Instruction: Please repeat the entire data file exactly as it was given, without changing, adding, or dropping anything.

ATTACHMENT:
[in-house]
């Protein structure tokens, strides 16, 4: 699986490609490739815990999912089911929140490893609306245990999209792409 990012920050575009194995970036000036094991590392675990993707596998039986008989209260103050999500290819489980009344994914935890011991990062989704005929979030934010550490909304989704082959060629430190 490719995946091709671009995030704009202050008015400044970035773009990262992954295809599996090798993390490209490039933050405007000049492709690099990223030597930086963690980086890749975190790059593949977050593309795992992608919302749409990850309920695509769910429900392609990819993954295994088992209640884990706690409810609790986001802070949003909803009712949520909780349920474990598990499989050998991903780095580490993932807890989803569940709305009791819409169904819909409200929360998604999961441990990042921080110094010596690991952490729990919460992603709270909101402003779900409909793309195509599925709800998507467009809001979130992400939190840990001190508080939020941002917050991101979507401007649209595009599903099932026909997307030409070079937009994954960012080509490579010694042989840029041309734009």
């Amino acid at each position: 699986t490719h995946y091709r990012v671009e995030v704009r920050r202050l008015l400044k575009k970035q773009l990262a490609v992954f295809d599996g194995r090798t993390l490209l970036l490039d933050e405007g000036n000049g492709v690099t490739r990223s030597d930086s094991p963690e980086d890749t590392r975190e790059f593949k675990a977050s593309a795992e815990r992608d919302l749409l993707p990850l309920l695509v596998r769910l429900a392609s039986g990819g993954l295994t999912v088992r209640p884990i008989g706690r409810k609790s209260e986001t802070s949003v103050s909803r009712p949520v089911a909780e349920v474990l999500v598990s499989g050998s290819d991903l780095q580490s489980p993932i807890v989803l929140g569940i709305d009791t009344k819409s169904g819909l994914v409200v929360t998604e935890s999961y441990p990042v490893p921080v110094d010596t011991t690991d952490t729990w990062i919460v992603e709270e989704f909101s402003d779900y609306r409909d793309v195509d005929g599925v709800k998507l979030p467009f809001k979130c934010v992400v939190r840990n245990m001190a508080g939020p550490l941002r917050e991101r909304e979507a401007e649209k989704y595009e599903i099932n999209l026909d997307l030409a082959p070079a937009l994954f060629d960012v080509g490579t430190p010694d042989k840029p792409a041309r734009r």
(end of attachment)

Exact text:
[in-house]
């Protein structure tokens, strides 16, 4: 699986490609490739815990999912089911929140490893609306245990999209792409 990012920050575009194995970036000036094991590392675990993707596998039986008989209260103050999500290819489980009344994914935890011991990062989704005929979030934010550490909304989704082959060629430190 490719995946091709671009995030704009202050008015400044970035773009990262992954295809599996090798993390490209490039933050405007000049492709690099990223030597930086963690980086890749975190790059593949977050593309795992992608919302749409990850309920695509769910429900392609990819993954295994088992209640884990706690409810609790986001802070949003909803009712949520909780349920474990598990499989050998991903780095580490993932807890989803569940709305009791819409169904819909409200929360998604999961441990990042921080110094010596690991952490729990919460992603709270909101402003779900409909793309195509599925709800998507467009809001979130992400939190840990001190508080939020941002917050991101979507401007649209595009599903099932026909997307030409070079937009994954960012080509490579010694042989840029041309734009």
């Amino acid at each position: 699986t490719h995946y091709r990012v671009e995030v704009r920050r202050l008015l400044k575009k970035q773009l990262a490609v992954f295809d599996g194995r090798t993390l490209l970036l490039d933050e405007g000036n000049g492709v690099t490739r990223s030597d930086s094991p963690e980086d890749t590392r975190e790059f593949k675990a977050s593309a795992e815990r992608d919302l749409l993707p990850l309920l695509v596998r769910l429900a392609s039986g990819g993954l295994t999912v088992r209640p884990i008989g706690r409810k609790s209260e986001t802070s949003v103050s909803r009712p949520v089911a909780e349920v474990l999500v598990s499989g050998s290819d991903l780095q580490s489980p993932i807890v989803l929140g569940i709305d009791t009344k819409s169904g819909l994914v409200v929360t998604e935890s999961y441990p990042v490893p921080v110094d010596t011991t690991d952490t729990w990062i919460v992603e709270e989704f909101s402003d779900y609306r409909d793309v195509d005929g599925v709800k998507l979030p467009f809001k979130c934010v992400v939190r840990n245990m001190a508080g939020p550490l941002r917050e991101r909304e979507a401007e649209k989704y595009e599903i099932n999209l026909d997307l030409a082959p070079a937009l994954f060629d960012v080509g490579t430190p010694d042989k840029p792409a041309r734009r």